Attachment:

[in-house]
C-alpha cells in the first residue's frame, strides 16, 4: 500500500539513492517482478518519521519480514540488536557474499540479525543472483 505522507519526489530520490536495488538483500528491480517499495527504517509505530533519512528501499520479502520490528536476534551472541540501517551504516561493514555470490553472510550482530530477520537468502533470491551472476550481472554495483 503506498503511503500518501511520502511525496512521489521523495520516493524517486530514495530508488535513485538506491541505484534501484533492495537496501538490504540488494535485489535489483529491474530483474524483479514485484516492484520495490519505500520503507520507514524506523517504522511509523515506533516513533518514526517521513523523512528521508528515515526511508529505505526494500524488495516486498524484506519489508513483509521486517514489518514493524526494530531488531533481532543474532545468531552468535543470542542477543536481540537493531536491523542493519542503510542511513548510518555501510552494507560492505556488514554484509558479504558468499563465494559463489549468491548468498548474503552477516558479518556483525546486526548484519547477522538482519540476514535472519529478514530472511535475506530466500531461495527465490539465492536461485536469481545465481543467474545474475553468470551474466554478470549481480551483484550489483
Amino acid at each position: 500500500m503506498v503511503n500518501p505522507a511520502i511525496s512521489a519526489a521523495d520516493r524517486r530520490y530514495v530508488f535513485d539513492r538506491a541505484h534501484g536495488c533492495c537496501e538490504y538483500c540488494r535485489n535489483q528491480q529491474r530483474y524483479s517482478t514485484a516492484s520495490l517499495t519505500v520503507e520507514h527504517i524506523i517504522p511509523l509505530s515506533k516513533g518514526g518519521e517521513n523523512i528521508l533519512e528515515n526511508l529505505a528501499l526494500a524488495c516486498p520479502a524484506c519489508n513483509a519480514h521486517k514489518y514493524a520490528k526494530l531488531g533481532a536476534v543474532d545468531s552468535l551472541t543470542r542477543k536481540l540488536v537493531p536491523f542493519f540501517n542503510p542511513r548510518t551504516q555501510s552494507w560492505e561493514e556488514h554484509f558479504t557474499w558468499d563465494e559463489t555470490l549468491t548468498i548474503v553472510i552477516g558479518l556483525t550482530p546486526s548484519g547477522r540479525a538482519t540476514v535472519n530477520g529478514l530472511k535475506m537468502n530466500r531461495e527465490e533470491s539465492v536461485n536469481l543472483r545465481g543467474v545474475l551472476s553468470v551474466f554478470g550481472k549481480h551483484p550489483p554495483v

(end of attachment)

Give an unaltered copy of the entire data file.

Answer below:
[in-house]
C-alpha cells in the first residue's frame, strides 16, 4: 500500500539513492517482478518519521519480514540488536557474499540479525543472483 505522507519526489530520490536495488538483500528491480517499495527504517509505530533519512528501499520479502520490528536476534551472541540501517551504516561493514555470490553472510550482530530477520537468502533470491551472476550481472554495483 503506498503511503500518501511520502511525496512521489521523495520516493524517486530514495530508488535513485538506491541505484534501484533492495537496501538490504540488494535485489535489483529491474530483474524483479514485484516492484520495490519505500520503507520507514524506523517504522511509523515506533516513533518514526517521513523523512528521508528515515526511508529505505526494500524488495516486498524484506519489508513483509521486517514489518514493524526494530531488531533481532543474532545468531552468535543470542542477543536481540537493531536491523542493519542503510542511513548510518555501510552494507560492505556488514554484509558479504558468499563465494559463489549468491548468498548474503552477516558479518556483525546486526548484519547477522538482519540476514535472519529478514530472511535475506530466500531461495527465490539465492536461485536469481545465481543467474545474475553468470551474466554478470549481480551483484550489483
Amino acid at each position: 500500500m503506498v503511503n500518501p505522507a511520502i511525496s512521489a519526489a521523495d520516493r524517486r530520490y530514495v530508488f535513485d539513492r538506491a541505484h534501484g536495488c533492495c537496501e538490504y538483500c540488494r535485489n535489483q528491480q529491474r530483474y524483479s517482478t514485484a516492484s520495490l517499495t519505500v520503507e520507514h527504517i524506523i517504522p511509523l509505530s515506533k516513533g518514526g518519521e517521513n523523512i528521508l533519512e528515515n526511508l529505505a528501499l526494500a524488495c516486498p520479502a524484506c519489508n513483509a519480514h521486517k514489518y514493524a520490528k526494530l531488531g533481532a536476534v543474532d545468531s552468535l551472541t543470542r542477543k536481540l540488536v537493531p536491523f542493519f540501517n542503510p542511513r548510518t551504516q555501510s552494507w560492505e561493514e556488514h554484509f558479504t557474499w558468499d563465494e559463489t555470490l549468491t548468498i548474503v553472510i552477516g558479518l556483525t550482530p546486526s548484519g547477522r540479525a538482519t540476514v535472519n530477520g529478514l530472511k535475506m537468502n530466500r531461495e527465490e533470491s539465492v536461485n536469481l543472483r545465481g543467474v545474475l551472476s553468470v551474466f554478470g550481472k549481480h551483484p550489483p554495483v